Mentoring

On Scripture: It's Not About You

Teacher mentoring students, iofoto / Shutterstock.com
Teacher mentoring students, iofoto / Shutterstock.com

 A life transition — like any effort to follow Jesus — is stressful: packing and unpacking, bidding farewells, refocusing from one set of commitments to a new future. It might be summarized in the early North African church leader’s interpretation of this Sunday’s Gospel reading from Luke 14:27: “Take up your stress and your tortures.” (Tertullian)

This September, my family’s transition from the hazy days of summer’s more casual pace back into the back-to-school rat race is tougher than usual. It not only involves our own children finding their way back onto their college campuses, but I am going too, to teach at Valparaiso University where I’ve been appointed to an endowed professorship which supports the study of Christian values in public and professional life.

Of necessity, most roads back-to-school are paved with lines of procedures, rules, and formalized rituals. The foundation of learning, however, is far less formalized or predictable — it’s more relational, like a disciple and master, protégé and mentor, choral director and chorister. Whether in musical arts, as in in Vy Higgensen’s Gospel for Teens program, or in biblical hermeneutics, the best learning happens in healthy relationships.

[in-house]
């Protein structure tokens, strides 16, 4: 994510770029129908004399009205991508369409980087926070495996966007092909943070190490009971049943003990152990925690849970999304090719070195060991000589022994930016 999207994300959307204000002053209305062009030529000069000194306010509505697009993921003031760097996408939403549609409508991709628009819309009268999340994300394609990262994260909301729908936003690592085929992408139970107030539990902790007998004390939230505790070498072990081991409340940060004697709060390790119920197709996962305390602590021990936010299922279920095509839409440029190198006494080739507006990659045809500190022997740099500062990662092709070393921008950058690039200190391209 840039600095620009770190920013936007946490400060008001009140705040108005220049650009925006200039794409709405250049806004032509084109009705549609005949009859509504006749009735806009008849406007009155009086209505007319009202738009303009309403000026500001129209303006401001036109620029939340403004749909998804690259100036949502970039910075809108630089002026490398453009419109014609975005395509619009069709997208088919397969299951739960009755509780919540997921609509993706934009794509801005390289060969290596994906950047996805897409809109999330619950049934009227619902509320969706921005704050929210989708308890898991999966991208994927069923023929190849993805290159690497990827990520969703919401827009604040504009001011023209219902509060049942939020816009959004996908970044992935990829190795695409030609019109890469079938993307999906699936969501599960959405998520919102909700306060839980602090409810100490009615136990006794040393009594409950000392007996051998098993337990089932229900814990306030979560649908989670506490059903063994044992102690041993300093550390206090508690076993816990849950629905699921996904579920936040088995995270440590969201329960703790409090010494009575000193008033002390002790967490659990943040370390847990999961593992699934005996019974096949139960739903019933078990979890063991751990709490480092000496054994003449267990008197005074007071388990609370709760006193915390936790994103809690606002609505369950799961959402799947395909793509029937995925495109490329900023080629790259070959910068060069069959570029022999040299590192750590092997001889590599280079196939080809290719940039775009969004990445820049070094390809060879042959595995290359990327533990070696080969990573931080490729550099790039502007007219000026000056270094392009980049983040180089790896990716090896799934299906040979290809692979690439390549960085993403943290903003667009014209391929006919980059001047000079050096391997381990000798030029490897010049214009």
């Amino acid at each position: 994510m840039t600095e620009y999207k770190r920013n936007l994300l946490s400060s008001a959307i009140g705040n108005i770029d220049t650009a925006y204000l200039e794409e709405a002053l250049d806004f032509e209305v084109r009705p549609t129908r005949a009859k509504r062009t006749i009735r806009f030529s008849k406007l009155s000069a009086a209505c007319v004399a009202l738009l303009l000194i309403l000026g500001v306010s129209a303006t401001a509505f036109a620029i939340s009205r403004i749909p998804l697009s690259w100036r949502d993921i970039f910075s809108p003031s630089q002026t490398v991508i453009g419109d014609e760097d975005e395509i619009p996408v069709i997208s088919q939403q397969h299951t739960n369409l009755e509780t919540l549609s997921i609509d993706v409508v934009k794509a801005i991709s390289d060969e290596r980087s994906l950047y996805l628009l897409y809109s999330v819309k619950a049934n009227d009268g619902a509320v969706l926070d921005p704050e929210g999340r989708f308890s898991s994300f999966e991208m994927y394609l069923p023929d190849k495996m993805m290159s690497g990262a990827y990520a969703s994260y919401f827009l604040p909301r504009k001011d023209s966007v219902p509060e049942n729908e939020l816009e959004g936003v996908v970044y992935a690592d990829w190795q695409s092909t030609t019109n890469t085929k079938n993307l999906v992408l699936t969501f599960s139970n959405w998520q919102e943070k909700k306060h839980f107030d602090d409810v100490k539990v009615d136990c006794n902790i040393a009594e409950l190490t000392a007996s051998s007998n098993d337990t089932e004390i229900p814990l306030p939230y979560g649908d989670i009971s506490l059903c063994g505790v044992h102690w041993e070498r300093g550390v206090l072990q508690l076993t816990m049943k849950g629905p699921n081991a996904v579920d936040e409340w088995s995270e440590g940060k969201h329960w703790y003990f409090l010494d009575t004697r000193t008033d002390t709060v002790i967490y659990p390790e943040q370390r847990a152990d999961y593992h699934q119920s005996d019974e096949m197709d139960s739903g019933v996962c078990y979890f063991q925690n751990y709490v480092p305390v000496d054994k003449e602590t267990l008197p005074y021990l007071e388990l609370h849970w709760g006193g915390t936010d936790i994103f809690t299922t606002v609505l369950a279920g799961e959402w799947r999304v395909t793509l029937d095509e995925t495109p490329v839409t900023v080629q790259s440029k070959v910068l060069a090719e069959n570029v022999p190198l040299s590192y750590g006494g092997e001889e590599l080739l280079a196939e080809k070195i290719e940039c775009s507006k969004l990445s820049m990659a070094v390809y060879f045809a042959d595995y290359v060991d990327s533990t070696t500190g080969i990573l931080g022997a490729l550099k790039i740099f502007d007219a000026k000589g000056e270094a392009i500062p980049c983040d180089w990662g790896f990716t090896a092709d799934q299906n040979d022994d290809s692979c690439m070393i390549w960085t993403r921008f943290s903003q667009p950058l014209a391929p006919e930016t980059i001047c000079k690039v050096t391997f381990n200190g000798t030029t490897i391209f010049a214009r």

'I Come From Where They Come'

Custodian mop bucket, Design Pics/Darren Greenwood / Getty Images
Custodian mop bucket, Design Pics/Darren Greenwood / Getty Images

Every school day just after 2 p.m., Sandra pushes her cart into my classroom to clean the bathroom and empty the trash cans. She is the school custodian and my students love her. When students hear her squeaky wheels in the hallway outside our door, they listen for her kind giggle as she enters the room. "Ms. Sandra! Ms. Sandra! Can I help you empty the trash? Can I help you?" they yell out with their hands waving in the air.

She responds, "Jennifer, you look so cute today! How you doin' VicTOR? Francisco, baby, you look like you're doing a good job for Mr. Barton. You come on over and help me today. Anna, honey, that's okay, you can help me tomorrow." She knows all of my students by name.

Video Interview with Don Miller

Don Miller is the founder of The Mentoring Project and author of A Million Miles in a Thousand Years: What I Learned While Editing My Life. Miller spoke with assistant editor Jeannie Choi during Sojourners' Mobilization to End Poverty last April to share his vision to provide role models to the fatherless, and his practice of tithing as a spiritual discipline.

 

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Sojourners Magazine January 2010
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The Story of Your Life

What if you took the elements that make a great story in screenwriting or novels, and you began to apply them to your life? In other words, if at the end of a movie you feel this sense of fulfillment when the credits are rolling, what if you could feel that at the end of a year, or a lifetime? How would you structure your life differently?

The principles of a good story are just this: a character who wants something and is willing to overcome conflict to get it.